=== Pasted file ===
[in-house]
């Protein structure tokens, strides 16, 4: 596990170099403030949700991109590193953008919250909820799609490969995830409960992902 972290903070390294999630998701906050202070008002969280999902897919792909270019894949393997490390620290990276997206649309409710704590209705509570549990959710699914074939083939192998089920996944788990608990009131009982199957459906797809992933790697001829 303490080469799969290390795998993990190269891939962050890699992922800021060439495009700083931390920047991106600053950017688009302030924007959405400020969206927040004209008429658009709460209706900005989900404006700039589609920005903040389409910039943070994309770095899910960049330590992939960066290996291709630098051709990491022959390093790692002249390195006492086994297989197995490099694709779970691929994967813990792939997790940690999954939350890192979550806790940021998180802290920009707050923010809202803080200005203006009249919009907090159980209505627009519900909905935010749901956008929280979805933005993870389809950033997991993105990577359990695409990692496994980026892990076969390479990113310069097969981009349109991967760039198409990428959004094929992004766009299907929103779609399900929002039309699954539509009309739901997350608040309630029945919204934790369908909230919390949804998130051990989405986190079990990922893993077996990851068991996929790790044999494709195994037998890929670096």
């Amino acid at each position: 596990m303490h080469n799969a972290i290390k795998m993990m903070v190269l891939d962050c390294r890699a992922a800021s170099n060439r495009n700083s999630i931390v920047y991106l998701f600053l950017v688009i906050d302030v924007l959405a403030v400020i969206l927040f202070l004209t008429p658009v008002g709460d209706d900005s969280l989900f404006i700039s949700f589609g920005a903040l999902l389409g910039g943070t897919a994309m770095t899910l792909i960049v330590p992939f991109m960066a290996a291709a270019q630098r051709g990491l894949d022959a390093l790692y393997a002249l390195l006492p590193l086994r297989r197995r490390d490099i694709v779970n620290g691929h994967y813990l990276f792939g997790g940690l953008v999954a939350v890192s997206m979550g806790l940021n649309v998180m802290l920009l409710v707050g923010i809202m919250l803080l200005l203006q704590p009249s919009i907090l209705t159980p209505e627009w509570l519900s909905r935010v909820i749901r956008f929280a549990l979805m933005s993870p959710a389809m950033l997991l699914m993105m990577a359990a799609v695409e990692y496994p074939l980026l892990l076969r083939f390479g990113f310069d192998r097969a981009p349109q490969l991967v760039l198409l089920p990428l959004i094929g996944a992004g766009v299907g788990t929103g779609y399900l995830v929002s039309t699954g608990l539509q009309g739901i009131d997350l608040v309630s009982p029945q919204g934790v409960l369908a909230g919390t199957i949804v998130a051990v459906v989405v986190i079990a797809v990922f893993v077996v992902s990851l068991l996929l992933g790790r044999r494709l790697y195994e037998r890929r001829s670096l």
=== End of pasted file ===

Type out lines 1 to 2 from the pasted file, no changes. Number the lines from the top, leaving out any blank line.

[in-house]
């Protein structure tokens, strides 16, 4: 596990170099403030949700991109590193953008919250909820799609490969995830409960992902 972290903070390294999630998701906050202070008002969280999902897919792909270019894949393997490390620290990276997206649309409710704590209705509570549990959710699914074939083939192998089920996944788990608990009131009982199957459906797809992933790697001829 303490080469799969290390795998993990190269891939962050890699992922800021060439495009700083931390920047991106600053950017688009302030924007959405400020969206927040004209008429658009709460209706900005989900404006700039589609920005903040389409910039943070994309770095899910960049330590992939960066290996291709630098051709990491022959390093790692002249390195006492086994297989197995490099694709779970691929994967813990792939997790940690999954939350890192979550806790940021998180802290920009707050923010809202803080200005203006009249919009907090159980209505627009519900909905935010749901956008929280979805933005993870389809950033997991993105990577359990695409990692496994980026892990076969390479990113310069097969981009349109991967760039198409990428959004094929992004766009299907929103779609399900929002039309699954539509009309739901997350608040309630029945919204934790369908909230919390949804998130051990989405986190079990990922893993077996990851068991996929790790044999494709195994037998890929670096």